Disney has had a truly catastrophic year. The coronavirus saw an end to a staggering amount of revenue streams for the company, from the cancellation of live sports (aired on ABC and ESPN) to the total decimation of its theme parks domestically and abroad, not to mention the lack of theatrical movies and the still-total shutdown of the cruise industry. In light of so much bad, though, Disney+ has flourished, exceeding projections for growth and becoming a one-stop shop for premiere Disney product in the middle of a prolonged and frustrating quarantine, with everything from Hamilton to the upcoming Pixar feature Soul making its debut on the direct-to-consumer platform, alongside hotly anticipated original series like Marvel Studios’ WandaVision and the second season of The Mandalorian. And today the company announced “a strategic reorganization of its media and entertainment businesses.”
But what does this mean exactly?
Well, according to the official release, “Under the new structure, Disney’s world-class creative engines will focus on developing and producing original content for the Company’s streaming services, as well as for legacy platforms, while distribution and commercialization activities will be centralized into a single, global Media and Entertainment Distribution organization.” The statement notes that this new Media and Entertainment Distribution unit “will be responsible for all monetization of content—both distribution and ad sales—and will oversee operations of the Company’s streaming services. It will also have sole P&L [profit and loss] accountability for Disney’s media and entertainment businesses.”
According to the release, the Studios segment will “focus on creating branded theatrical and episodic content based on the Company’s powerhouse franchises for theatrical exhibition, Disney+ and the Company’s other streaming services. The group will include the content engines of The Walt Disney Studios, including Disney live action and Walt Disney Animation Studios, Pixar Animation Studios, Marvel Studios, Lucasfilm, 20th Century Studios and Searchlight Pictures.” Rice’s General Entertainment division is all about “creating general entertainment episodic and original long-form content for the Company’s streaming platforms and its cable and broadcast networks. The group will include the content engines of 20th Television, ABC Signature and Touchstone Television; ABC News; Disney Channels; Freeform; FX; and National Geographic.” And Pitaro’s Sports division will be primarily focused on “ESPN’s live sports programming, as well as sports news and original and non-scripted sports-related content, for the cable channels, ESPN+, and ABC.” (You know I’m wondering if the Sports division oversees Holey Moley.) The official statement notes that along with the reorganization, “the Direct-to-Consumer and International business will no longer be managed on a combined basis.”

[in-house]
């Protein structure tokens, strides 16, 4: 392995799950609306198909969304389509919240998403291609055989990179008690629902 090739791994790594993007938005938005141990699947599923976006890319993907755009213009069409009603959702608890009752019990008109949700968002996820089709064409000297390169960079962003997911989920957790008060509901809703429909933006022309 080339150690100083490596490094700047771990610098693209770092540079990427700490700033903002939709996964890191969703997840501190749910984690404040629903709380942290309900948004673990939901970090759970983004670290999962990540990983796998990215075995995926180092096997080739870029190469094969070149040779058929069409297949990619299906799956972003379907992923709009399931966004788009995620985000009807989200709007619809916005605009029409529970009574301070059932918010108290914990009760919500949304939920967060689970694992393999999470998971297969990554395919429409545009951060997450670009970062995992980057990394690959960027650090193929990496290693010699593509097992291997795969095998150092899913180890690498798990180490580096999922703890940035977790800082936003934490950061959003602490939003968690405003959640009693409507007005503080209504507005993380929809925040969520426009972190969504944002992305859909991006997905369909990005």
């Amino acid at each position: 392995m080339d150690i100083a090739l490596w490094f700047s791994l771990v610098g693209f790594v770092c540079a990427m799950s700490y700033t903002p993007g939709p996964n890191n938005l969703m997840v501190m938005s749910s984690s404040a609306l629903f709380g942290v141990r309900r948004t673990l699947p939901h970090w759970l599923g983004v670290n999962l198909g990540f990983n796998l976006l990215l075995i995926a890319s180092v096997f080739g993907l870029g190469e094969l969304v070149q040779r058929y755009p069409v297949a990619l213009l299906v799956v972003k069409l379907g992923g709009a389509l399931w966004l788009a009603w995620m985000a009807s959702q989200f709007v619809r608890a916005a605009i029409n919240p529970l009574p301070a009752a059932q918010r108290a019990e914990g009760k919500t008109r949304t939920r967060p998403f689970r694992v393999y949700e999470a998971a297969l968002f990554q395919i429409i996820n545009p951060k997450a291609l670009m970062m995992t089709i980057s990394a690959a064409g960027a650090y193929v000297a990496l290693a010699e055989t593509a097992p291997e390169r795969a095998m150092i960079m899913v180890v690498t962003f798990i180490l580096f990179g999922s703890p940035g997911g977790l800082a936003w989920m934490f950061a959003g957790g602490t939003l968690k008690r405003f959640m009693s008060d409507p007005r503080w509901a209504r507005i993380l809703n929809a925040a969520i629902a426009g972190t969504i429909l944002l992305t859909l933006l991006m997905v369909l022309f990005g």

“Given the incredible success of Disney+ and our plans to accelerate our direct-to-consumer business, we are strategically positioning our Company to more effectively support our growth strategy and increase shareholder value,” Mr. Chapek said in a statement. “Managing content creation distinct from distribution will allow us to be more effective and nimble in making the content consumers want most, delivered in the way they prefer to consume it. Our creative teams will concentrate on what they do best—making world-class, franchise-based content—while our newly centralized global distribution team will focus on delivering and monetizing that content in the most optimal way across all platforms, including Disney+, Hulu, ESPN+ and the coming Star international streaming service.”
According to CNBC, the move was made, in part, due to the suggestion of Dan Loeb, a vocal investor whose company Third Point Capital is one of the company’s biggest shareholders. Loeb suggested that the company put its $3 billion dividend back into creating more triple-A content for the streaming service. (Third Point bought even more shares of the company earlier this year, rallying around the direct-to-consumer platform.) After the announcement, stock prices rose 5%.
Clearly, this is a move from the company to consolidate its efforts and focus on streaming, while many of the business units still remain up in the air. (Disneyland, for instance, is still closed, with Governor Newsom reportedly sending a team to Walt Disney World to investigate the safety procedures in place at that theme park.) The goal isn’t just to pump up the content and increase subscriptions, but to figure out how to monetize that base further. In other words, if the company is being forced to, say, release Black Widow on Disney+, how can they still make money and turn it into much more of a cross-company event instead of something that just shows up on your Roku one lonely Friday afternoon? (It seems like the “premier access” experiment with Mulan, which required an additional $30 fee, was a one-off.)
The continued emphasis will be on making Disney+ an integral, holistic part of the Disney experience, where storylines will crossover between original shows and theatrical experiences, a model that will (god willing) be rolled out with the next phase of Marvel Studios content, where original series like WandaVision will directly inform features like Doctor Strange and the Multiverse of Madness. (It’ll be interesting to see if this will be applied to things like Star Wars or Pixar’s Toy Story universe.)
This also means that you will probably see more integration between the business units and Disney+; those night-long specials about the newest Disney Parks attraction could easily premiere on Disney+ instead of going the linear route. Whatever will come about, this announcement marks a truly unprecedented, brand-new chapter of the Disney saga.